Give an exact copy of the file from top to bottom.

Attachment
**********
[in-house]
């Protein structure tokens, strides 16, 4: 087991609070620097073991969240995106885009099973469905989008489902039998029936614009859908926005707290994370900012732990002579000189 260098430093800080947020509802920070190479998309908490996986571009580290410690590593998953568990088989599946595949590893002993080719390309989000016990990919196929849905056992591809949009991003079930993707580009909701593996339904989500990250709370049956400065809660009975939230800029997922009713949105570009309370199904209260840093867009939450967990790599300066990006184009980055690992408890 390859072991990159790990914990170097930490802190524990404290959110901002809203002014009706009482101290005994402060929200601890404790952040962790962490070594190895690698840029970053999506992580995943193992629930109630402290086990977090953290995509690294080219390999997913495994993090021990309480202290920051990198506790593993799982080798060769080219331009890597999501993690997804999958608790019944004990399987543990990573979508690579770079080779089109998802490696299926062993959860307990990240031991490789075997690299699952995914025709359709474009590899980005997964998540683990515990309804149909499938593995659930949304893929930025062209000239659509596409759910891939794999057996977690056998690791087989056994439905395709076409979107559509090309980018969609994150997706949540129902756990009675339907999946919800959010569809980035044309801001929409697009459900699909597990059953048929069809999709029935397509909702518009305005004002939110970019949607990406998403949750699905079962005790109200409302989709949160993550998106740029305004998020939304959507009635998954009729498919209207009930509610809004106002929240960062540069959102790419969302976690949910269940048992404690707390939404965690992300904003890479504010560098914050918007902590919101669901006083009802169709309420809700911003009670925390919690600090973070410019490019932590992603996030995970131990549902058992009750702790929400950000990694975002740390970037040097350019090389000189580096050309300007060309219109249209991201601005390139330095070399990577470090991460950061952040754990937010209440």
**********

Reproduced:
[in-house]
């Protein structure tokens, strides 16, 4: 087991609070620097073991969240995106885009099973469905989008489902039998029936614009859908926005707290994370900012732990002579000189 260098430093800080947020509802920070190479998309908490996986571009580290410690590593998953568990088989599946595949590893002993080719390309989000016990990919196929849905056992591809949009991003079930993707580009909701593996339904989500990250709370049956400065809660009975939230800029997922009713949105570009309370199904209260840093867009939450967990790599300066990006184009980055690992408890 390859072991990159790990914990170097930490802190524990404290959110901002809203002014009706009482101290005994402060929200601890404790952040962790962490070594190895690698840029970053999506992580995943193992629930109630402290086990977090953290995509690294080219390999997913495994993090021990309480202290920051990198506790593993799982080798060769080219331009890597999501993690997804999958608790019944004990399987543990990573979508690579770079080779089109998802490696299926062993959860307990990240031991490789075997690299699952995914025709359709474009590899980005997964998540683990515990309804149909499938593995659930949304893929930025062209000239659509596409759910891939794999057996977690056998690791087989056994439905395709076409979107559509090309980018969609994150997706949540129902756990009675339907999946919800959010569809980035044309801001929409697009459900699909597990059953048929069809999709029935397509909702518009305005004002939110970019949607990406998403949750699905079962005790109200409302989709949160993550998106740029305004998020939304959507009635998954009729498919209207009930509610809004106002929240960062540069959102790419969302976690949910269940048992404690707390939404965690992300904003890479504010560098914050918007902590919101669901006083009802169709309420809700911003009670925390919690600090973070410019490019932590992603996030995970131990549902058992009750702790929400950000990694975002740390970037040097350019090389000189580096050309300007060309219109249209991201601005390139330095070399990577470090991460950061952040754990937010209440």